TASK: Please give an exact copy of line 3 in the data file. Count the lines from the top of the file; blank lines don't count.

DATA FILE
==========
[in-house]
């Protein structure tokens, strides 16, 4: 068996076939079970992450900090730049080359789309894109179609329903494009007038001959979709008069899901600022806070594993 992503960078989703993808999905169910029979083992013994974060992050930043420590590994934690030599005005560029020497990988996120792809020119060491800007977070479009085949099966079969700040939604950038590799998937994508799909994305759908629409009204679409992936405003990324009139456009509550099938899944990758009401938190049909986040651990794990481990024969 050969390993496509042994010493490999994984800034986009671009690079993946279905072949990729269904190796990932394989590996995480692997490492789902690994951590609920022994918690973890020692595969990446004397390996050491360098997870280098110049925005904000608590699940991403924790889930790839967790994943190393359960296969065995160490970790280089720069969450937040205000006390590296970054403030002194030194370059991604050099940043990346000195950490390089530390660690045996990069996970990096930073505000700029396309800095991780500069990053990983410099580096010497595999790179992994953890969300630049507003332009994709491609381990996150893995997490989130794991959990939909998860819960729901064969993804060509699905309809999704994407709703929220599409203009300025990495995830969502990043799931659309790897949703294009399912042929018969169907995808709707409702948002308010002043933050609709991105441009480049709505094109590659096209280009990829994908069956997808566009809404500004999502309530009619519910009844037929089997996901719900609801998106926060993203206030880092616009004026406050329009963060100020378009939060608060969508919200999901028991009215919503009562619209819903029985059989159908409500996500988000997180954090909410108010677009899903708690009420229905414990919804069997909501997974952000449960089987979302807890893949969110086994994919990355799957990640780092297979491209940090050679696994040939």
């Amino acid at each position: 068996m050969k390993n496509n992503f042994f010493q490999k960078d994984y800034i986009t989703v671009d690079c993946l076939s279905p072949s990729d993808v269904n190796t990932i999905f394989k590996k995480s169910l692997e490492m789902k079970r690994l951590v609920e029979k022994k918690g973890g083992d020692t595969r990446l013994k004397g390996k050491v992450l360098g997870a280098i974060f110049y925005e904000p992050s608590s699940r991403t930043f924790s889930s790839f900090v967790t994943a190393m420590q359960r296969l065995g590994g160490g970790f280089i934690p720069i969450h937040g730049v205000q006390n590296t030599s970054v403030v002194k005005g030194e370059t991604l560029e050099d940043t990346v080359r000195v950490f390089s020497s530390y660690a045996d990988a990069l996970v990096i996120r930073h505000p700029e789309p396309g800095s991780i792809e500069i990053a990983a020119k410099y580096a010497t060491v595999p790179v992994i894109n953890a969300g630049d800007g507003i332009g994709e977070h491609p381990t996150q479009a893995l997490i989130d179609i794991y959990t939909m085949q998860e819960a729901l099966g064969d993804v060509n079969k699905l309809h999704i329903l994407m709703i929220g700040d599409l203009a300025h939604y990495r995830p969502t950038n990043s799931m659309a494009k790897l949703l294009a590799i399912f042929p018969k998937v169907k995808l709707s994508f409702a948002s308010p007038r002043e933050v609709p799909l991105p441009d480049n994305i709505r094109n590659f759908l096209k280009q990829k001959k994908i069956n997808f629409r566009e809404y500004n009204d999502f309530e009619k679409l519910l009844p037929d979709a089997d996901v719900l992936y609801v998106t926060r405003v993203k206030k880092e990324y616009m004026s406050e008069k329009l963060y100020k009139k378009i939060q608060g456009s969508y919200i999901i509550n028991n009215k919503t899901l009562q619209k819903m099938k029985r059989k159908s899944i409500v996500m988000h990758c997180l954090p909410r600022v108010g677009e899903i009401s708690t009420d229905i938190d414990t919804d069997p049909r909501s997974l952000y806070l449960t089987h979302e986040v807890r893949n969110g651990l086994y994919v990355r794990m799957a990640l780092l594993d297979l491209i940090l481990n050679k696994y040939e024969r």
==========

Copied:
């Amino acid at each position: 068996m050969k390993n496509n992503f042994f010493q490999k960078d994984y800034i986009t989703v671009d690079c993946l076939s279905p072949s990729d993808v269904n190796t990932i999905f394989k590996k995480s169910l692997e490492m789902k079970r690994l951590v609920e029979k022994k918690g973890g083992d020692t595969r990446l013994k004397g390996k050491v992450l360098g997870a280098i974060f110049y925005e904000p992050s608590s699940r991403t930043f924790s889930s790839f900090v967790t994943a190393m420590q359960r296969l065995g590994g160490g970790f280089i934690p720069i969450h937040g730049v205000q006390n590296t030599s970054v403030v002194k005005g030194e370059t991604l560029e050099d940043t990346v080359r000195v950490f390089s020497s530390y660690a045996d990988a990069l996970v990096i996120r930073h505000p700029e789309p396309g800095s991780i792809e500069i990053a990983a020119k410099y580096a010497t060491v595999p790179v992994i894109n953890a969300g630049d800007g507003i332009g994709e977070h491609p381990t996150q479009a893995l997490i989130d179609i794991y959990t939909m085949q998860e819960a729901l099966g064969d993804v060509n079969k699905l309809h999704i329903l994407m709703i929220g700040d599409l203009a300025h939604y990495r995830p969502t950038n990043s799931m659309a494009k790897l949703l294009a590799i399912f042929p018969k998937v169907k995808l709707s994508f409702a948002s308010p007038r002043e933050v609709p799909l991105p441009d480049n994305i709505r094109n590659f759908l096209k280009q990829k001959k994908i069956n997808f629409r566009e809404y500004n009204d999502f309530e009619k679409l519910l009844p037929d979709a089997d996901v719900l992936y609801v998106t926060r405003v993203k206030k880092e990324y616009m004026s406050e008069k329009l963060y100020k009139k378009i939060q608060g456009s969508y919200i999901i509550n028991n009215k919503t899901l009562q619209k819903m099938k029985r059989k159908s899944i409500v996500m988000h990758c997180l954090p909410r600022v108010g677009e899903i009401s708690t009420d229905i938190d414990t919804d069997p049909r909501s997974l952000y806070l449960t089987h979302e986040v807890r893949n969110g651990l086994y994919v990355r794990m799957a990640l780092l594993d297979l491209i940090l481990n050679k696994y040939e024969r």